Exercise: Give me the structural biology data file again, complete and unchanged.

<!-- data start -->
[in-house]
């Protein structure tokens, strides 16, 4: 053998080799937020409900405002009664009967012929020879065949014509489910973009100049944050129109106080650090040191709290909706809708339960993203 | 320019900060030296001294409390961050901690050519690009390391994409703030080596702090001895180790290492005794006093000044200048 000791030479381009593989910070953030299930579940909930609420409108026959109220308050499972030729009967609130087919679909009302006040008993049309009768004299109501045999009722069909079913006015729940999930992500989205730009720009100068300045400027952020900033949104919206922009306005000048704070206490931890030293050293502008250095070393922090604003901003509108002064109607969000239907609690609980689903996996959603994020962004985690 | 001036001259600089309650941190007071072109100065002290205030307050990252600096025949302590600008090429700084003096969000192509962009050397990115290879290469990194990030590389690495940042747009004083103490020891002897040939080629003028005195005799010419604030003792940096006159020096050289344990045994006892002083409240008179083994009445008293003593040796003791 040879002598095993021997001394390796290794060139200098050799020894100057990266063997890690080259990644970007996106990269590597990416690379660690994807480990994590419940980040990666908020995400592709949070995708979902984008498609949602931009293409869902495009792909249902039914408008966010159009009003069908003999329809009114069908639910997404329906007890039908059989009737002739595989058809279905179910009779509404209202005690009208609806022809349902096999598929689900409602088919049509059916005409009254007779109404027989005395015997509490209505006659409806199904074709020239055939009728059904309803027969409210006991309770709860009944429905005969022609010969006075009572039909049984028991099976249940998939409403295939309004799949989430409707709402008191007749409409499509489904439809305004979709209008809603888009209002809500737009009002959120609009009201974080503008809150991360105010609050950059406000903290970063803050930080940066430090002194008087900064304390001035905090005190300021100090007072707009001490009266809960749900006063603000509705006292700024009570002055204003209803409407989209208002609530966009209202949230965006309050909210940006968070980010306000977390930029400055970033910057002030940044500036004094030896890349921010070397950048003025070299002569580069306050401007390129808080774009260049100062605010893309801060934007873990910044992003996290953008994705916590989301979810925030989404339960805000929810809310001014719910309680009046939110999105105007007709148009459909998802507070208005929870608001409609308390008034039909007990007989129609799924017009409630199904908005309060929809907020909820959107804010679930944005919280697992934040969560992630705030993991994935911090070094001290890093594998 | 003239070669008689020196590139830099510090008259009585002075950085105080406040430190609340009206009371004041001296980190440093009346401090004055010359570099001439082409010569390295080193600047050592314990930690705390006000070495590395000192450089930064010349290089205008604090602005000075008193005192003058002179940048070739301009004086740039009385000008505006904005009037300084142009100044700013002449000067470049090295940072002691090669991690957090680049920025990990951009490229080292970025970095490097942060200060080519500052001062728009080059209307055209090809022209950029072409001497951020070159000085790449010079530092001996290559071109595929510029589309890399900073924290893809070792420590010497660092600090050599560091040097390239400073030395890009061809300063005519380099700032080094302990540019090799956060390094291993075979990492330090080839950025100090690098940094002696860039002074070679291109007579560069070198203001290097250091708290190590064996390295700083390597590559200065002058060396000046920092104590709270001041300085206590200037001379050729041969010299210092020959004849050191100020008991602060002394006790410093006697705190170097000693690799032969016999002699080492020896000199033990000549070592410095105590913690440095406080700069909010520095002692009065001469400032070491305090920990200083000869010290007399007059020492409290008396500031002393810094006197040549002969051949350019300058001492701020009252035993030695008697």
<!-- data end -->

[in-house]
């Protein structure tokens, strides 16, 4: 053998080799937020409900405002009664009967012929020879065949014509489910973009100049944050129109106080650090040191709290909706809708339960993203 | 320019900060030296001294409390961050901690050519690009390391994409703030080596702090001895180790290492005794006093000044200048 000791030479381009593989910070953030299930579940909930609420409108026959109220308050499972030729009967609130087919679909009302006040008993049309009768004299109501045999009722069909079913006015729940999930992500989205730009720009100068300045400027952020900033949104919206922009306005000048704070206490931890030293050293502008250095070393922090604003901003509108002064109607969000239907609690609980689903996996959603994020962004985690 | 001036001259600089309650941190007071072109100065002290205030307050990252600096025949302590600008090429700084003096969000192509962009050397990115290879290469990194990030590389690495940042747009004083103490020891002897040939080629003028005195005799010419604030003792940096006159020096050289344990045994006892002083409240008179083994009445008293003593040796003791 040879002598095993021997001394390796290794060139200098050799020894100057990266063997890690080259990644970007996106990269590597990416690379660690994807480990994590419940980040990666908020995400592709949070995708979902984008498609949602931009293409869902495009792909249902039914408008966010159009009003069908003999329809009114069908639910997404329906007890039908059989009737002739595989058809279905179910009779509404209202005690009208609806022809349902096999598929689900409602088919049509059916005409009254007779109404027989005395015997509490209505006659409806199904074709020239055939009728059904309803027969409210006991309770709860009944429905005969022609010969006075009572039909049984028991099976249940998939409403295939309004799949989430409707709402008191007749409409499509489904439809305004979709209008809603888009209002809500737009009002959120609009009201974080503008809150991360105010609050950059406000903290970063803050930080940066430090002194008087900064304390001035905090005190300021100090007072707009001490009266809960749900006063603000509705006292700024009570002055204003209803409407989209208002609530966009209202949230965006309050909210940006968070980010306000977390930029400055970033910057002030940044500036004094030896890349921010070397950048003025070299002569580069306050401007390129808080774009260049100062605010893309801060934007873990910044992003996290953008994705916590989301979810925030989404339960805000929810809310001014719910309680009046939110999105105007007709148009459909998802507070208005929870608001409609308390008034039909007990007989129609799924017009409630199904908005309060929809907020909820959107804010679930944005919280697992934040969560992630705030993991994935911090070094001290890093594998 | 003239070669008689020196590139830099510090008259009585002075950085105080406040430190609340009206009371004041001296980190440093009346401090004055010359570099001439082409010569390295080193600047050592314990930690705390006000070495590395000192450089930064010349290089205008604090602005000075008193005192003058002179940048070739301009004086740039009385000008505006904005009037300084142009100044700013002449000067470049090295940072002691090669991690957090680049920025990990951009490229080292970025970095490097942060200060080519500052001062728009080059209307055209090809022209950029072409001497951020070159000085790449010079530092001996290559071109595929510029589309890399900073924290893809070792420590010497660092600090050599560091040097390239400073030395890009061809300063005519380099700032080094302990540019090799956060390094291993075979990492330090080839950025100090690098940094002696860039002074070679291109007579560069070198203001290097250091708290190590064996390295700083390597590559200065002058060396000046920092104590709270001041300085206590200037001379050729041969010299210092020959004849050191100020008991602060002394006790410093006697705190170097000693690799032969016999002699080492020896000199033990000549070592410095105590913690440095406080700069909010520095002692009065001469400032070491305090920990200083000869010290007399007059020492409290008396500031002393810094006197040549002969051949350019300058001492701020009252035993030695008697």